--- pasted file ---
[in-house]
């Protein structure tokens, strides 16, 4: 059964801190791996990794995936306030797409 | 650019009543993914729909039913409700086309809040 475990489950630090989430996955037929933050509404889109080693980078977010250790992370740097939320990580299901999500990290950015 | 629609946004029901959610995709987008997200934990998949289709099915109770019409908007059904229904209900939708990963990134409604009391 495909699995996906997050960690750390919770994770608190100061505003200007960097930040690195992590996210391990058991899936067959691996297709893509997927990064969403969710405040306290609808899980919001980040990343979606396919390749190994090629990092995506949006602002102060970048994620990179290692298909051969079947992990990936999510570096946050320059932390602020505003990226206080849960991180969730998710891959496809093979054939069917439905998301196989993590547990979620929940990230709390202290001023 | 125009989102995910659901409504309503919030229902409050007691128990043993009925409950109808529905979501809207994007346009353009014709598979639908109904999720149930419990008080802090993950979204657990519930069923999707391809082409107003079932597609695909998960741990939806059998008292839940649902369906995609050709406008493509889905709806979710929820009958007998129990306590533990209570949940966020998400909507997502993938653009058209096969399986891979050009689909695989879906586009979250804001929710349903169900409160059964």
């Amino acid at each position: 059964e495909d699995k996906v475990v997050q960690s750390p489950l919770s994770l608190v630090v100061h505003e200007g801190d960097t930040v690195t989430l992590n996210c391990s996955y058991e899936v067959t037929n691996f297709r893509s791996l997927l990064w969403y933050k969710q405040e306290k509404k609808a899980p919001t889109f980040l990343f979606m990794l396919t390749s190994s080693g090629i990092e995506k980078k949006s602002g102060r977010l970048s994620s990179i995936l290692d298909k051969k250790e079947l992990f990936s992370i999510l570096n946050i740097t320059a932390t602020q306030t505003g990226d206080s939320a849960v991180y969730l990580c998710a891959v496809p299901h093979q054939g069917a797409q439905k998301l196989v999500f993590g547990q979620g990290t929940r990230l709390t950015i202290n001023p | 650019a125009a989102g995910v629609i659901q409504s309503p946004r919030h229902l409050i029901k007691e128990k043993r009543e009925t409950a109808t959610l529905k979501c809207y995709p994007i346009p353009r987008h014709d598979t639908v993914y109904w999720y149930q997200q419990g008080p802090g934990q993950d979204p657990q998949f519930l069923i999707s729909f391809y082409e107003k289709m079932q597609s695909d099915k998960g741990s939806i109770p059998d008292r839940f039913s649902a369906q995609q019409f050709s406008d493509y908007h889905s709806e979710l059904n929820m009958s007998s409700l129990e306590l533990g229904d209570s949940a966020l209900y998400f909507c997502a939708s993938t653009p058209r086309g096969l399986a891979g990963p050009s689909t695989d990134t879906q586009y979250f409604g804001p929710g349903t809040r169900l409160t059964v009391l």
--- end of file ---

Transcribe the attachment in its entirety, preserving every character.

[in-house]
């Protein structure tokens, strides 16, 4: 059964801190791996990794995936306030797409 | 650019009543993914729909039913409700086309809040 475990489950630090989430996955037929933050509404889109080693980078977010250790992370740097939320990580299901999500990290950015 | 629609946004029901959610995709987008997200934990998949289709099915109770019409908007059904229904209900939708990963990134409604009391 495909699995996906997050960690750390919770994770608190100061505003200007960097930040690195992590996210391990058991899936067959691996297709893509997927990064969403969710405040306290609808899980919001980040990343979606396919390749190994090629990092995506949006602002102060970048994620990179290692298909051969079947992990990936999510570096946050320059932390602020505003990226206080849960991180969730998710891959496809093979054939069917439905998301196989993590547990979620929940990230709390202290001023 | 125009989102995910659901409504309503919030229902409050007691128990043993009925409950109808529905979501809207994007346009353009014709598979639908109904999720149930419990008080802090993950979204657990519930069923999707391809082409107003079932597609695909998960741990939806059998008292839940649902369906995609050709406008493509889905709806979710929820009958007998129990306590533990209570949940966020998400909507997502993938653009058209096969399986891979050009689909695989879906586009979250804001929710349903169900409160059964």
């Amino acid at each position: 059964e495909d699995k996906v475990v997050q960690s750390p489950l919770s994770l608190v630090v100061h505003e200007g801190d960097t930040v690195t989430l992590n996210c391990s996955y058991e899936v067959t037929n691996f297709r893509s791996l997927l990064w969403y933050k969710q405040e306290k509404k609808a899980p919001t889109f980040l990343f979606m990794l396919t390749s190994s080693g090629i990092e995506k980078k949006s602002g102060r977010l970048s994620s990179i995936l290692d298909k051969k250790e079947l992990f990936s992370i999510l570096n946050i740097t320059a932390t602020q306030t505003g990226d206080s939320a849960v991180y969730l990580c998710a891959v496809p299901h093979q054939g069917a797409q439905k998301l196989v999500f993590g547990q979620g990290t929940r990230l709390t950015i202290n001023p | 650019a125009a989102g995910v629609i659901q409504s309503p946004r919030h229902l409050i029901k007691e128990k043993r009543e009925t409950a109808t959610l529905k979501c809207y995709p994007i346009p353009r987008h014709d598979t639908v993914y109904w999720y149930q997200q419990g008080p802090g934990q993950d979204p657990q998949f519930l069923i999707s729909f391809y082409e107003k289709m079932q597609s695909d099915k998960g741990s939806i109770p059998d008292r839940f039913s649902a369906q995609q019409f050709s406008d493509y908007h889905s709806e979710l059904n929820m009958s007998s409700l129990e306590l533990g229904d209570s949940a966020l209900y998400f909507c997502a939708s993938t653009p058209r086309g096969l399986a891979g990963p050009s689909t695989d990134t879906q586009y979250f409604g804001p929710g349903t809040r169900l409160t059964v009391l």